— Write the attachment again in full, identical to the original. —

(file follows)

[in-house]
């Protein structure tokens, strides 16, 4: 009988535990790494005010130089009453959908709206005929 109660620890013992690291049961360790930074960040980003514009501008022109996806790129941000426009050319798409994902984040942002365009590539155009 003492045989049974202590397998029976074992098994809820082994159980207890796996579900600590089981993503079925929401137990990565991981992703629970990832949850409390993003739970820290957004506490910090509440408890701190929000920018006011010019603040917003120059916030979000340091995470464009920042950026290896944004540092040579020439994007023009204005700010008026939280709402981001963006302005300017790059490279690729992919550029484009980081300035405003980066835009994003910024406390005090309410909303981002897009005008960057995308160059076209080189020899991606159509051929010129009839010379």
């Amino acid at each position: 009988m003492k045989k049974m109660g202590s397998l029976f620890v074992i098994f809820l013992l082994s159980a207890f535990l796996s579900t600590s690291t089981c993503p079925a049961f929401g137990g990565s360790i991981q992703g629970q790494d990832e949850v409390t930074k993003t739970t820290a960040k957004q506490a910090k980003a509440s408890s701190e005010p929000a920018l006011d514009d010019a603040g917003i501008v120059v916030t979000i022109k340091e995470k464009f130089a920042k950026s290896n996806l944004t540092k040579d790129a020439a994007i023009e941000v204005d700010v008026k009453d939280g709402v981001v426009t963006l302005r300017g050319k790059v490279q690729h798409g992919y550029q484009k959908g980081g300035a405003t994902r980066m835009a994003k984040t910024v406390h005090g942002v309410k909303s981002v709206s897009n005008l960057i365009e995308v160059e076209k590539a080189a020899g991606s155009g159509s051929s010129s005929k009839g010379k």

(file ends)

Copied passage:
[in-house]
């Protein structure tokens, strides 16, 4: 009988535990790494005010130089009453959908709206005929 109660620890013992690291049961360790930074960040980003514009501008022109996806790129941000426009050319798409994902984040942002365009590539155009 003492045989049974202590397998029976074992098994809820082994159980207890796996579900600590089981993503079925929401137990990565991981992703629970990832949850409390993003739970820290957004506490910090509440408890701190929000920018006011010019603040917003120059916030979000340091995470464009920042950026290896944004540092040579020439994007023009204005700010008026939280709402981001963006302005300017790059490279690729992919550029484009980081300035405003980066835009994003910024406390005090309410909303981002897009005008960057995308160059076209080189020899991606159509051929010129009839010379």
């Amino acid at each position: 009988m003492k045989k049974m109660g202590s397998l029976f620890v074992i098994f809820l013992l082994s159980a207890f535990l796996s579900t600590s690291t089981c993503p079925a049961f929401g137990g990565s360790i991981q992703g629970q790494d990832e949850v409390t930074k993003t739970t820290a960040k957004q506490a910090k980003a509440s408890s701190e005010p929000a920018l006011d514009d010019a603040g917003i501008v120059v916030t979000i022109k340091e995470k464009f130089a920042k950026s290896n996806l944004t540092k040579d790129a020439a994007i023009e941000v204005d700010v008026k009453d939280g709402v981001v426009t963006l302005r300017g050319k790059v490279q690729h798409g992919y550029q484009k959908g980081g300035a405003t994902r980066m835009a994003k984040t910024v406390h005090g942002v309410k909303s981002v709206s897009n005008l960057i365009e995308v160059e076209k590539a080189a020899g991606s155009g159509s051929s010129s005929k009839g010379k």